Long before MTV thought that Black music was cool (or profitable), Don Cornelius made it a nationally televised, weekly must-see event.
It takes being a student of history or simply being alive in 1971, the year Cornelius introduced “Soul Train” to the American television audience, to fully appreciate how he turned the perception that Black culture could not survive mainstream market on its head. And the times were not in his favor.
Malcolm X was shot and killed in 1965. Five months later, the Watts Riots erupted due to suppressed anger from African Americans toward law enforcement. In 1967, five days of rioting claimed the lives of 43 people in Detroit, accelerating an already white exodus from the predominately Black city. That same year, the U.S. Supreme Court ruled that Virginia’s anti-miscegenation laws were unconstitutional. (Cornelius’ second ex-wife is white.) And let’s not forget that Dr. Martin L. King Jr. was killed in 1968.
Throughout the 1960s, the Civil Rights Movement forced America to recognize that Blacks were not treated as equal citizens under the law, and they demanded sweeping federal legislation to correct it.
Now enters this dark-skin, baritone-voiced Negro telling white executives that they should invest in a Black music television show. Dick Clarke‘s “American Bandstand” was the television dance show that most Americans wiggled their hips to prior to “Soul Train.” And as Kenneth Gamble of the once-renowned Philadelphia International Records label told the L.A. Times recently, there certainly weren’t many Black folks on Clarke’s show leading any of the wiggling.
“‘Bandstand’ was a dance show, but it basically concentrated on Caucasian people. While they had a few Black artists on from time to time, “Soul Train” was something that the African-American community embraced first — and it’s always good to see African-American people on TV — but then it became a national and an international phenomenon.”
NPR correspondent Karen Grigsby recalls an interview she had with Cornelius, where he discussed advertisers’ initial trepidation.
“[Cornelius] told me that when I interviewed him on the celebration of the 40th anniversary, people said, ‘Oh, nobody’s going to buy this,'” Grigsby said. ‘There’s not going to be any advertisers.’ So he lined up the advertisers and, after the first couple of shows, people were like, ‘Wow.'”
Eventually, Cornelius convinced enough power players to invest in “Soul Train” and started the show in Chicago. It moved to Los Angeles soon after. Sears and Chicago-based cosmetic company Johnson Products were Soul Train’s first major advertisers.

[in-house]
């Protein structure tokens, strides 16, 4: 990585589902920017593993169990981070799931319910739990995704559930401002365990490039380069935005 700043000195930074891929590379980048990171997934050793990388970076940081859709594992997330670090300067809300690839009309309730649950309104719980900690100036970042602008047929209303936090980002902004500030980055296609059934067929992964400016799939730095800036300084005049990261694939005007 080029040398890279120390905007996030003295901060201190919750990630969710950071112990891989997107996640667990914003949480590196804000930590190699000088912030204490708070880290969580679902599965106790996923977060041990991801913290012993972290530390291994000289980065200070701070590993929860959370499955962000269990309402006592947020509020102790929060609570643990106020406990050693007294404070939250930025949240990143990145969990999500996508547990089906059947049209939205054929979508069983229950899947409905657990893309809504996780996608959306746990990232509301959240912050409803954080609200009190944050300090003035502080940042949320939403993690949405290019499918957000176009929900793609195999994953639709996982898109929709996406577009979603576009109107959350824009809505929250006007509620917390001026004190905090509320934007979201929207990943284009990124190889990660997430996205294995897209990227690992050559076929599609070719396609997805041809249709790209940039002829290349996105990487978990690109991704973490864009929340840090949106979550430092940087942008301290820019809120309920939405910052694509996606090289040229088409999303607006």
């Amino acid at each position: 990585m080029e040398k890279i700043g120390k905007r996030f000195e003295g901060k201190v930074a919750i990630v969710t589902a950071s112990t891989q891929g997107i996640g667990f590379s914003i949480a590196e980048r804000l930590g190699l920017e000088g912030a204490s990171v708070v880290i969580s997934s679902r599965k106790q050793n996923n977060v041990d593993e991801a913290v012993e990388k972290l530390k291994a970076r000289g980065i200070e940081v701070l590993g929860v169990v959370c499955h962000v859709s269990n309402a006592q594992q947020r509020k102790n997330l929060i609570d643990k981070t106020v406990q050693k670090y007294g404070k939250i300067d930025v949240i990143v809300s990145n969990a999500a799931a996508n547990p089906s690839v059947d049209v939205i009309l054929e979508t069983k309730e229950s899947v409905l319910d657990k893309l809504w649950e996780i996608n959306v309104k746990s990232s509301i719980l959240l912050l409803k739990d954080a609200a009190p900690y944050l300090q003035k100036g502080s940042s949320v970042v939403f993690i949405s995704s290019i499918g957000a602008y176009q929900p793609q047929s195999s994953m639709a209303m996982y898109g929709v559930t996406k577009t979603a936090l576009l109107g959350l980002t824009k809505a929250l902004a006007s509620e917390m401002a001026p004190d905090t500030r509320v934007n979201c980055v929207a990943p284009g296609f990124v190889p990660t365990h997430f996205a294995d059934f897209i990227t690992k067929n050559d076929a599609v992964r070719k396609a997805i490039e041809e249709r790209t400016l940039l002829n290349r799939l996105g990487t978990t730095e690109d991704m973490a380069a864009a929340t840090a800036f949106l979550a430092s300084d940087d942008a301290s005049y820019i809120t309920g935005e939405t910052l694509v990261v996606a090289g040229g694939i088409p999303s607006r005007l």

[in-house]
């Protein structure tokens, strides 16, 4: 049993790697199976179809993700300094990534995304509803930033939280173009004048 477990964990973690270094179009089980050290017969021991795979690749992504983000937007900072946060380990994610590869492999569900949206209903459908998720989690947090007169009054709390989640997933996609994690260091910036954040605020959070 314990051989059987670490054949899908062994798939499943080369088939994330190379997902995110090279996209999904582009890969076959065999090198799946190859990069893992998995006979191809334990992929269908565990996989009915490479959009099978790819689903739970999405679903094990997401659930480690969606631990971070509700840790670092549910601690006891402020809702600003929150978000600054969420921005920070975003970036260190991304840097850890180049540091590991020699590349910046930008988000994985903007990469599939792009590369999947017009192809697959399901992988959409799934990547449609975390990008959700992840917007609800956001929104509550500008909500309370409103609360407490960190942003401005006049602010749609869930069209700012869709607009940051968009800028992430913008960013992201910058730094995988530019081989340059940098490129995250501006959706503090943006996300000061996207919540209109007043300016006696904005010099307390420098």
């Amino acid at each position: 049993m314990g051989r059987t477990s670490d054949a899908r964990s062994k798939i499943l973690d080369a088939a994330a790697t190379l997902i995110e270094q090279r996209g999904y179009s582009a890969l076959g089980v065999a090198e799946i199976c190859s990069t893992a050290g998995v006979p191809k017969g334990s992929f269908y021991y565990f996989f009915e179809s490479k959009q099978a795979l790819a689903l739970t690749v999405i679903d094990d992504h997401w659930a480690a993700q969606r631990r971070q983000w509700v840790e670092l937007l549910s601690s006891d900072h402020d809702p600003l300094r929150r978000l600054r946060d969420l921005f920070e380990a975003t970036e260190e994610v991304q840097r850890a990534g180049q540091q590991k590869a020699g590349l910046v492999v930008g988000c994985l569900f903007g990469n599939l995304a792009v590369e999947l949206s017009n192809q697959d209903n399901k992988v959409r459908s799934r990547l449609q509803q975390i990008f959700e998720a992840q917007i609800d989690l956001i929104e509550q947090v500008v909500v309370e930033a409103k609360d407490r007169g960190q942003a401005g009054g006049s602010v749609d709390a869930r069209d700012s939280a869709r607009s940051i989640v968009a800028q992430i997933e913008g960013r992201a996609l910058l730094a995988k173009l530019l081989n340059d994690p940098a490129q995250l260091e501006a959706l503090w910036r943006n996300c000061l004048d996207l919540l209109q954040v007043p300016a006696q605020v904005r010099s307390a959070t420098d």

Cornelius, in his own way, was an activist. But not in the traditional sense. He didn’t picket or march out his frustration toward the system. He relied on his silky voice, impeccably tailored attire, and laid-back disposition to work within it instead.
Like the Black cultural ambassadors before him who successful gained acceptance from White mainstream audiences (Sidney Poitier, Jackie Robinson, Bill Cosby), Cornelius could not appear as an “angry, Black man” down-trodden by “the White man.”
Shayne Lee, a sociologist, told CNN that Cornelius’ style allowed “Soul Train” to slowly make its way into American mainstream pop culture.
“He was an ambassador, the pope of soul,” Lee said. “For a lot of suburban Whites living in segregated America, this was their first exposure to this exciting new world of movement and energy. He made Black culture more accessible.”
In other words, Cornelius made Black culture “less threatening.”
His efforts to achieve this clean-cut identity eventually clashed with his changing audience and their evolving musical tastes. Cornelius did not like hip-hop at first and was very reluctant to welcome rappers on his program, but his business acumen convinced his ideological bias to open his doors to the likes of Run-DMC, Public Enemy, and Eric B and Rakim.
(These acts were not exactly “hard-core”)
But what is uniquely special about “Soul Train” is that while Cornelius catered to Black audiences, White dancers regularly appeared on his show. Even Elton John and David Bowie (you can’t get any whiter than these two) performed on his shows to expand their reach to Black audiences. If there ever was a musical integrationist, Cornelius was it. Not only did he make Black hip to mainstream White America, he convinced the business world that it was profitable to invest in it.
Black people have always known that we have that God-given gift known as “soul.” Don Cornelius simply made sure the rest of America (and the world) knew it too.